Manitoba

Manitoba commits $2.9M for mental health programs, services for youth

The Manitoba government says it will spend $2.94 million over the next three years on services to improve mental health and addictions programming for youth.

Opposition NDP says 'commitment falls short' after health-care cuts

Manitoba Health Minister Cameron Friesen announces funding for youth mental health at NorWest Co-Op Community Health Centre. (John Einarson/CBC)

The Manitoba government says it will spend $2.94 million over the next three years on services to improve mental health and addictions programming for youth.

The Opposition NDP says the funding is a good move but nowhere near enough.

"We know families and young people are feeling the stress from [Premier Brian] Pallister's cuts to health care and inaction on the meth crisis," said Bernadette Smith, the NDP's critic for Mental Health and Addictions.

"Today's announcement is welcome but considering the Pallister government underspent on community mental health care by $15 million in the last budget, this commitment falls short."

The spending announced on Monday by the Progressive Conservative government includes:

  • $823,000 for the NorWest Youth Hub to increase mental health and addictions counselling, Indigenous cultural supports, primary health care and recreation and training opportunities for youth age 14 to 24.
  • $621,000 for Project 11, which provides virtual and in-person lessons and activities designed to improve mental health awareness and positive coping strategies for students in kindergarten to Grade 8.
  • $1.5 million to expand the distribution of Thrival Kits to grades 4 to 6 students across the province. Thrival Kits are boxes kids fill with journals and other items as they learn mental health and coping skills.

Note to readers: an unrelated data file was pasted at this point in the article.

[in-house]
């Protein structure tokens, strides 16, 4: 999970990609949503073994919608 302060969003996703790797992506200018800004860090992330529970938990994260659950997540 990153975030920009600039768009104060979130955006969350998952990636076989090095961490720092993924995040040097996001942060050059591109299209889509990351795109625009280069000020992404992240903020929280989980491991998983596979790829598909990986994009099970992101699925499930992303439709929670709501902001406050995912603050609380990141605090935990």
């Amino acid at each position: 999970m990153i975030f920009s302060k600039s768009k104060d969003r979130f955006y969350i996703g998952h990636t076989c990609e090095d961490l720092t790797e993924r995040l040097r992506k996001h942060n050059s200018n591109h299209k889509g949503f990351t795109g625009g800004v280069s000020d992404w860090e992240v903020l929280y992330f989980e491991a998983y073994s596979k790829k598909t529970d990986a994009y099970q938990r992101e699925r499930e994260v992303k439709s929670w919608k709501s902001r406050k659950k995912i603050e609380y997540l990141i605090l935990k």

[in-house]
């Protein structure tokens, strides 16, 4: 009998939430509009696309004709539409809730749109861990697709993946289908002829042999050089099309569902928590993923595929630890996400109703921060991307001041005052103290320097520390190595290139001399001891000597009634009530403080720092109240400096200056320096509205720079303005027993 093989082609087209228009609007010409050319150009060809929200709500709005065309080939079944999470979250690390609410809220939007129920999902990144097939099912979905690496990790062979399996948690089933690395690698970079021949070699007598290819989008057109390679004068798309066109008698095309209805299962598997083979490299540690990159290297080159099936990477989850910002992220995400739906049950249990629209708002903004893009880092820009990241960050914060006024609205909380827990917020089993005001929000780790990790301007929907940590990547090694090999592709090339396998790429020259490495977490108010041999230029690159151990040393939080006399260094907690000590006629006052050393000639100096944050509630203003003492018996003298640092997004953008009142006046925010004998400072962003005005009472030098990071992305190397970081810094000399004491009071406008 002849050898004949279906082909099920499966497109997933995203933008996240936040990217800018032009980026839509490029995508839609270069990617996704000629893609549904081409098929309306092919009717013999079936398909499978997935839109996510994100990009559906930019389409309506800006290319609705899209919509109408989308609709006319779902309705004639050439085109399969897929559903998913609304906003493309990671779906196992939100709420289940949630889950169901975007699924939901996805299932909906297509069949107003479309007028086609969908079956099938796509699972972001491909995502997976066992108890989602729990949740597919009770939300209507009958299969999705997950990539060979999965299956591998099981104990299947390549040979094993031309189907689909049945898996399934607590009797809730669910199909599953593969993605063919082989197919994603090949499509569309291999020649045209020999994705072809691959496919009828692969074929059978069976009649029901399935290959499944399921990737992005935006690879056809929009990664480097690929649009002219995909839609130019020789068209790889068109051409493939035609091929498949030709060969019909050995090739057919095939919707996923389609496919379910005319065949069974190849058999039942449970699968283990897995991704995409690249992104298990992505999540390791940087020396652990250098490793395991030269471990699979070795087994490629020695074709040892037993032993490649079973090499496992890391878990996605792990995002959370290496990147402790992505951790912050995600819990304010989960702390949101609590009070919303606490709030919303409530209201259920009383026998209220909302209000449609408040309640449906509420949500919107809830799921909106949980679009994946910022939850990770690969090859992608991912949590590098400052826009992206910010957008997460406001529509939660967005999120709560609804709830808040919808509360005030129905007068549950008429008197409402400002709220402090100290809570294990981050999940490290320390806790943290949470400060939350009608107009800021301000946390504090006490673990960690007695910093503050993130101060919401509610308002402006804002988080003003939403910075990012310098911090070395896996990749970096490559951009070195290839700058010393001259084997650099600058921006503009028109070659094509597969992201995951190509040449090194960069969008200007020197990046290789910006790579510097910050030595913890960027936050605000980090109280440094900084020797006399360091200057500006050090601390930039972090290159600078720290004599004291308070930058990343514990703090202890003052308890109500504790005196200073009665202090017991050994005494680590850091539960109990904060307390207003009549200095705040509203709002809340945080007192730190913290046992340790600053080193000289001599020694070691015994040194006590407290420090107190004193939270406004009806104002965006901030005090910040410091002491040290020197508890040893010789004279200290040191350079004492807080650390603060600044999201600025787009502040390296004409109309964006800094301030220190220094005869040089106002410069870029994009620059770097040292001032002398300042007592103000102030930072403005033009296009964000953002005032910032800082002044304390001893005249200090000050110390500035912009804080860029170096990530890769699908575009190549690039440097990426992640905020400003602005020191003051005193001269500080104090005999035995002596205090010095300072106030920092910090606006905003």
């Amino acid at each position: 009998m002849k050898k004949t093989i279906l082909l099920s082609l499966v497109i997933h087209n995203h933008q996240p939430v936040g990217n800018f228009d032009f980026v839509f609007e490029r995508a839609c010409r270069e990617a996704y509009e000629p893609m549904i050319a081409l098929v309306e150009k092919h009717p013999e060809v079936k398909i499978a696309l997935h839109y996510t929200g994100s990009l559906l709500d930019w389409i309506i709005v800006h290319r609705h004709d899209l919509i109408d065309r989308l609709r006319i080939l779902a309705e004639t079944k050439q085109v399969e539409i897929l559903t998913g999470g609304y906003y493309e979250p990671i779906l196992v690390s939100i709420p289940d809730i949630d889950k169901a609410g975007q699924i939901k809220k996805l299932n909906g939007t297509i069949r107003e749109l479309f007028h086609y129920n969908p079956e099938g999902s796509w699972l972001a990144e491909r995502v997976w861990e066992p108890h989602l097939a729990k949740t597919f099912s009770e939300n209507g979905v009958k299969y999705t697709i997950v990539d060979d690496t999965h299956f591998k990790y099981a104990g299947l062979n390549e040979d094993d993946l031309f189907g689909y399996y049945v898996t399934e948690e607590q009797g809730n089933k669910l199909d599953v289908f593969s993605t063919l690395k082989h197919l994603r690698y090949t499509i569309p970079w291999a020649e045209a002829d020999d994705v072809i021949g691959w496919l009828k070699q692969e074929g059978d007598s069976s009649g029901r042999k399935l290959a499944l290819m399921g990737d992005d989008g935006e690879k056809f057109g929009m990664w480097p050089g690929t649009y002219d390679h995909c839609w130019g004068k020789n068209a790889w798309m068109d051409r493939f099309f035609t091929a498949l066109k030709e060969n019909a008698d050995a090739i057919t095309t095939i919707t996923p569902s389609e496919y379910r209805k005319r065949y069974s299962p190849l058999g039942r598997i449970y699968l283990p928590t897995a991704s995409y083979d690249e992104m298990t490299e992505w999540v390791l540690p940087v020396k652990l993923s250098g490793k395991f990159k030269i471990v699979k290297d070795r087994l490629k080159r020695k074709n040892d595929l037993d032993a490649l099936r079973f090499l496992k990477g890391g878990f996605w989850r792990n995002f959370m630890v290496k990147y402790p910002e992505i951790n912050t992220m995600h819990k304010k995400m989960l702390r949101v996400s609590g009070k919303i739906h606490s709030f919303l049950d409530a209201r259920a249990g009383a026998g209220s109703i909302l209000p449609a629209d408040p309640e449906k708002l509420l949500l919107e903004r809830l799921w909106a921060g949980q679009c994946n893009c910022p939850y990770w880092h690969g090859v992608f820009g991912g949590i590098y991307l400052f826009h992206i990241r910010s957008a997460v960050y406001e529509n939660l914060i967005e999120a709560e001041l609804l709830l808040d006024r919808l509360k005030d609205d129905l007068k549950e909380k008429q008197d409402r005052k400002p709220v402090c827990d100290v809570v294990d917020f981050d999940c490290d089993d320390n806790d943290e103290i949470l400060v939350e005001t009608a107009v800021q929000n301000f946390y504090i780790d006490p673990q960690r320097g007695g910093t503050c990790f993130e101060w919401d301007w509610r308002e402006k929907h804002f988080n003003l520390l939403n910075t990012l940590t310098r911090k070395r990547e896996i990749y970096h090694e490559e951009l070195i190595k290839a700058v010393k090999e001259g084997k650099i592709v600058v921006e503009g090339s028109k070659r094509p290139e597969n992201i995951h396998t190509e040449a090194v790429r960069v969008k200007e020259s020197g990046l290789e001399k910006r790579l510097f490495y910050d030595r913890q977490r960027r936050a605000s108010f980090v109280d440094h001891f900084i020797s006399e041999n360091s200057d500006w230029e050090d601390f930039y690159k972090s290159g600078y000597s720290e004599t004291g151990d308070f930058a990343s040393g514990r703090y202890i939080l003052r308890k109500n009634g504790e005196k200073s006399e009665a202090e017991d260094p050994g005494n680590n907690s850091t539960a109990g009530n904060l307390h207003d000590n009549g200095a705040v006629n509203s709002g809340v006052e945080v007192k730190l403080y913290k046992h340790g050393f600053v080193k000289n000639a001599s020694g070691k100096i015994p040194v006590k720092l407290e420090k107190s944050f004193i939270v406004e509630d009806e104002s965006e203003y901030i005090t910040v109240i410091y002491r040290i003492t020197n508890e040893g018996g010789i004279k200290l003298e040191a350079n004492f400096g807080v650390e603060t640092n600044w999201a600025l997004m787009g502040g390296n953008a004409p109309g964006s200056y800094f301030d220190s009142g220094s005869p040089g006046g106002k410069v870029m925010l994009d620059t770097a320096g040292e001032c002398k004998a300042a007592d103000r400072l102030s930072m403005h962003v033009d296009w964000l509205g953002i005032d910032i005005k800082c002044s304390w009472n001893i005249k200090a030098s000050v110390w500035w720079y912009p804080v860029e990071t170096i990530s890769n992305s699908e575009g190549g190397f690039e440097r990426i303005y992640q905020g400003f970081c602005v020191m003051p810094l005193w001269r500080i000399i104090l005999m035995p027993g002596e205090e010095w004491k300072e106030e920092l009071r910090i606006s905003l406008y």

"These initiatives, which include enhancing and expanding mental health and addictions services at the NorWest Youth Hub, will ensure more Manitoba children and youth are given the educational tools and professional services they need to make positive choices in their lives," Health, Seniors and Active Living Minister Cameron Friesen said.

The funding for NorWest will allow a 25 per cent increase in the programming it can offer, Friesen said.

"One hundred and fifty youth, who otherwise would not have been eligible for programming, can come in this door. [There will be] hundreds more psychologist appointments, hundreds more counselling appointments, hundreds more primary care appointments."

The government said the three initiatives meet the recommendations made in the review of Manitoba's mental health and addictions services by Virgo Planning and Evaluation. The review was commissioned by the province and released in May 2018.

"The Virgo report was that master report that told us that there are good people working in mental health and addictions all across this province, but we needed more co-ordination and more access," Friesen said. "So we've acted."

Almost one in four Manitobans age 10 and older has a diagnosed mood or anxiety disorder, while 75 per cent of mental illness onsets occur before the age of 24, according to the province.

In addition to the mental health and addictions services at NorWest, youth can access a multitude of programs, including school tutoring, cultural supports and training opportunities, and even become part of a youth advisory committee.

"What we have seen is that youth feel real ownership of the space and feel comfortable," Families Minister Heather Stefanson said. Youth tell her "it means everything to them that they they can come here and be with their friends and have a safe place where they can access services."

Laura Horodecki, project manager with NorWest Co-Op, said the facility is open to all youth age 14 to 24, across the city. (John Einarson/CBC)

Friesen said the three initiatives were chosen for funding because of "the fantastic work being done." NorWest, as an example, "will act as a template for other investments this government will make."

Asked what he would say to the organizations that didn't receive funding, Friesen advised them to hold on.

"You've got a government that takes these issues seriously. We will be rolling out our safer streets, safer lives actions plan and will have much more to say to Manitobans in the weeks and months ahead," he said.

"These meaningful programs are the first of more than a dozen initiatives we will be bringing forward over the next three months as part of our government's continuing efforts to improve mental health and addictions services."

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